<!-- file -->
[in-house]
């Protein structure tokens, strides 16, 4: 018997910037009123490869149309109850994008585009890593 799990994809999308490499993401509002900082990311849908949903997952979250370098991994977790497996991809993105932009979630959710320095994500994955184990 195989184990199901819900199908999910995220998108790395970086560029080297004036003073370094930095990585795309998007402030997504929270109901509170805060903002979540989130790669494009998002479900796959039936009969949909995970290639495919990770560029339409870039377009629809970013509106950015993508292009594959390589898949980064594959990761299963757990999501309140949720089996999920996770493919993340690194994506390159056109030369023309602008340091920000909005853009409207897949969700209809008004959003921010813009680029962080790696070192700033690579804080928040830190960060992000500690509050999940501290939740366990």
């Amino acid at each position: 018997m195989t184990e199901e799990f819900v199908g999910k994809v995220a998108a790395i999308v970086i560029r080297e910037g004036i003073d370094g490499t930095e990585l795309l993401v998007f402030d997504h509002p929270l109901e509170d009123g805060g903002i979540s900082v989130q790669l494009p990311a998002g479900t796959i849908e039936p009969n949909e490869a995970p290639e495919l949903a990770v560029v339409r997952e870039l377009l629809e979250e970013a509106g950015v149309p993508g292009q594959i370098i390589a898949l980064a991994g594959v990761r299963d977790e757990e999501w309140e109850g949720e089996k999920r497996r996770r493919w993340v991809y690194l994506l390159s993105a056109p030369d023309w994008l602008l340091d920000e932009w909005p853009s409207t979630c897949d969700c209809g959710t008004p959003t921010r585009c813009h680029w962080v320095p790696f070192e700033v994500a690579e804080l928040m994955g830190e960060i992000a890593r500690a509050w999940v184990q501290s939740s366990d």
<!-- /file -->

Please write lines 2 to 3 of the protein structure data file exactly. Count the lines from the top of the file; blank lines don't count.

């Protein structure tokens, strides 16, 4: 018997910037009123490869149309109850994008585009890593 799990994809999308490499993401509002900082990311849908949903997952979250370098991994977790497996991809993105932009979630959710320095994500994955184990 195989184990199901819900199908999910995220998108790395970086560029080297004036003073370094930095990585795309998007402030997504929270109901509170805060903002979540989130790669494009998002479900796959039936009969949909995970290639495919990770560029339409870039377009629809970013509106950015993508292009594959390589898949980064594959990761299963757990999501309140949720089996999920996770493919993340690194994506390159056109030369023309602008340091920000909005853009409207897949969700209809008004959003921010813009680029962080790696070192700033690579804080928040830190960060992000500690509050999940501290939740366990």
């Amino acid at each position: 018997m195989t184990e199901e799990f819900v199908g999910k994809v995220a998108a790395i999308v970086i560029r080297e910037g004036i003073d370094g490499t930095e990585l795309l993401v998007f402030d997504h509002p929270l109901e509170d009123g805060g903002i979540s900082v989130q790669l494009p990311a998002g479900t796959i849908e039936p009969n949909e490869a995970p290639e495919l949903a990770v560029v339409r997952e870039l377009l629809e979250e970013a509106g950015v149309p993508g292009q594959i370098i390589a898949l980064a991994g594959v990761r299963d977790e757990e999501w309140e109850g949720e089996k999920r497996r996770r493919w993340v991809y690194l994506l390159s993105a056109p030369d023309w994008l602008l340091d920000e932009w909005p853009s409207t979630c897949d969700c209809g959710t008004p959003t921010r585009c813009h680029w962080v320095p790696f070192e700033v994500a690579e804080l928040m994955g830190e960060i992000a890593r500690a509050w999940v184990q501290s939740s366990d």